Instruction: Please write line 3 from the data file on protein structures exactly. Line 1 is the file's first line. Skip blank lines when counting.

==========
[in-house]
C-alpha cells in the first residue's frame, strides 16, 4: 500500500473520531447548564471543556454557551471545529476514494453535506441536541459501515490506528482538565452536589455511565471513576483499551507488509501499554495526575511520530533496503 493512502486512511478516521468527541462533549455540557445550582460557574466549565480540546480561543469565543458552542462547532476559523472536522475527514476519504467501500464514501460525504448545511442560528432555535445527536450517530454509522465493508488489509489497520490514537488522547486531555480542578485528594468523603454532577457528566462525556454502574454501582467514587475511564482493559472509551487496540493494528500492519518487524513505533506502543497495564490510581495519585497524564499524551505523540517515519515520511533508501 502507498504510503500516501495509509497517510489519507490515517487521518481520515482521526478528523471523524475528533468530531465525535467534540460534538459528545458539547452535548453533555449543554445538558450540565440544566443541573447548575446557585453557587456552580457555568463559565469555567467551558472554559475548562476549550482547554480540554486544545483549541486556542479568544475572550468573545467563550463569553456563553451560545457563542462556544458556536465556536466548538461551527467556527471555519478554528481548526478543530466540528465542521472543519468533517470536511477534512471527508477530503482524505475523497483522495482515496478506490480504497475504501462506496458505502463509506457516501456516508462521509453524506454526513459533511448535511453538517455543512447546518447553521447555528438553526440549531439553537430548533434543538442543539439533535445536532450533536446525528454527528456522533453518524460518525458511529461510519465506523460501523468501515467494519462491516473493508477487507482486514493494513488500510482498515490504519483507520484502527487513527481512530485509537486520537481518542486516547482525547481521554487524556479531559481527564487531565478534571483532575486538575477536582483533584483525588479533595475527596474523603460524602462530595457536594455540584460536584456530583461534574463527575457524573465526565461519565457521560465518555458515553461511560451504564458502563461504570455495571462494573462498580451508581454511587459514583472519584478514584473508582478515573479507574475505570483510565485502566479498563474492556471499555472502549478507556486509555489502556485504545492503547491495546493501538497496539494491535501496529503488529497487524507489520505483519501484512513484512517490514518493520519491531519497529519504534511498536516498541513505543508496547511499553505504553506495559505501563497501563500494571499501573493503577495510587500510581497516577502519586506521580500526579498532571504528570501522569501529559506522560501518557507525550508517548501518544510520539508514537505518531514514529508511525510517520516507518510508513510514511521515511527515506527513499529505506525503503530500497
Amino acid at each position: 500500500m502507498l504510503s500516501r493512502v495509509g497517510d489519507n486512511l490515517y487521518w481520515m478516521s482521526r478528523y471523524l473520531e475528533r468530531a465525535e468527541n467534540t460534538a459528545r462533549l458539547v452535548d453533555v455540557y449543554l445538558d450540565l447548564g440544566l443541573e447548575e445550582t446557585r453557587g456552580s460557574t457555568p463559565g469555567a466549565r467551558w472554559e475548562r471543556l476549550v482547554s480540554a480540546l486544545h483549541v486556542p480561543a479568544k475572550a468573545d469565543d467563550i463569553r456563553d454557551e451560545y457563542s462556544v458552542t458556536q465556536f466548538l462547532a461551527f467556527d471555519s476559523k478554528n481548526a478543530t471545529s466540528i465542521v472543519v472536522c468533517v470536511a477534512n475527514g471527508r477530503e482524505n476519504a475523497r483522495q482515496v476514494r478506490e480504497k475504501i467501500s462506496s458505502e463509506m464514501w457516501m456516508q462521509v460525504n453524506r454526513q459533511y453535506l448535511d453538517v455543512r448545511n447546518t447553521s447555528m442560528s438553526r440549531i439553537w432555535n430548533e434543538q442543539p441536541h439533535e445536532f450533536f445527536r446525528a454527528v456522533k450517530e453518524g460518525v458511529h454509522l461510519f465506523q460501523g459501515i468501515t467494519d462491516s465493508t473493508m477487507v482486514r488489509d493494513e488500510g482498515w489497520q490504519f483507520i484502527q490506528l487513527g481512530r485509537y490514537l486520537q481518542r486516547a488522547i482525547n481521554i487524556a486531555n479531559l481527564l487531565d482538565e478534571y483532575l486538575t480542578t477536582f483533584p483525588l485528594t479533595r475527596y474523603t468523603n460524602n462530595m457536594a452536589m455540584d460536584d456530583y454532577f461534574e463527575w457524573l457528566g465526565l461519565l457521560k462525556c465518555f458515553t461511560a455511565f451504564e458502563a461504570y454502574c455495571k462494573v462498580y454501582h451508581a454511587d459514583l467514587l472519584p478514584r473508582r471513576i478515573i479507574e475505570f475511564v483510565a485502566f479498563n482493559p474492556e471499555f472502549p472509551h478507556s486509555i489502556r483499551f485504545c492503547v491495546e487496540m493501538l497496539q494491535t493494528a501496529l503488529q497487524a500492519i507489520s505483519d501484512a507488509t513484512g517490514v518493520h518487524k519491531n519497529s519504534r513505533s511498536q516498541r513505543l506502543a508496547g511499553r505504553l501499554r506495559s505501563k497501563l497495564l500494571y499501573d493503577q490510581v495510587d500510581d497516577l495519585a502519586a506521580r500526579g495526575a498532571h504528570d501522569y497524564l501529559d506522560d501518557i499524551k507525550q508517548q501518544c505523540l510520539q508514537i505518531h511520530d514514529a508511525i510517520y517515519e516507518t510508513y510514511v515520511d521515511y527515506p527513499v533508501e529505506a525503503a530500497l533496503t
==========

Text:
Amino acid at each position: 500500500m502507498l504510503s500516501r493512502v495509509g497517510d489519507n486512511l490515517y487521518w481520515m478516521s482521526r478528523y471523524l473520531e475528533r468530531a465525535e468527541n467534540t460534538a459528545r462533549l458539547v452535548d453533555v455540557y449543554l445538558d450540565l447548564g440544566l443541573e447548575e445550582t446557585r453557587g456552580s460557574t457555568p463559565g469555567a466549565r467551558w472554559e475548562r471543556l476549550v482547554s480540554a480540546l486544545h483549541v486556542p480561543a479568544k475572550a468573545d469565543d467563550i463569553r456563553d454557551e451560545y457563542s462556544v458552542t458556536q465556536f466548538l462547532a461551527f467556527d471555519s476559523k478554528n481548526a478543530t471545529s466540528i465542521v472543519v472536522c468533517v470536511a477534512n475527514g471527508r477530503e482524505n476519504a475523497r483522495q482515496v476514494r478506490e480504497k475504501i467501500s462506496s458505502e463509506m464514501w457516501m456516508q462521509v460525504n453524506r454526513q459533511y453535506l448535511d453538517v455543512r448545511n447546518t447553521s447555528m442560528s438553526r440549531i439553537w432555535n430548533e434543538q442543539p441536541h439533535e445536532f450533536f445527536r446525528a454527528v456522533k450517530e453518524g460518525v458511529h454509522l461510519f465506523q460501523g459501515i468501515t467494519d462491516s465493508t473493508m477487507v482486514r488489509d493494513e488500510g482498515w489497520q490504519f483507520i484502527q490506528l487513527g481512530r485509537y490514537l486520537q481518542r486516547a488522547i482525547n481521554i487524556a486531555n479531559l481527564l487531565d482538565e478534571y483532575l486538575t480542578t477536582f483533584p483525588l485528594t479533595r475527596y474523603t468523603n460524602n462530595m457536594a452536589m455540584d460536584d456530583y454532577f461534574e463527575w457524573l457528566g465526565l461519565l457521560k462525556c465518555f458515553t461511560a455511565f451504564e458502563a461504570y454502574c455495571k462494573v462498580y454501582h451508581a454511587d459514583l467514587l472519584p478514584r473508582r471513576i478515573i479507574e475505570f475511564v483510565a485502566f479498563n482493559p474492556e471499555f472502549p472509551h478507556s486509555i489502556r483499551f485504545c492503547v491495546e487496540m493501538l497496539q494491535t493494528a501496529l503488529q497487524a500492519i507489520s505483519d501484512a507488509t513484512g517490514v518493520h518487524k519491531n519497529s519504534r513505533s511498536q516498541r513505543l506502543a508496547g511499553r505504553l501499554r506495559s505501563k497501563l497495564l500494571y499501573d493503577q490510581v495510587d500510581d497516577l495519585a502519586a506521580r500526579g495526575a498532571h504528570d501522569y497524564l501529559d506522560d501518557i499524551k507525550q508517548q501518544c505523540l510520539q508514537i505518531h511520530d514514529a508511525i510517520y517515519e516507518t510508513y510514511v515520511d521515511y527515506p527513499v533508501e529505506a525503503a530500497l533496503t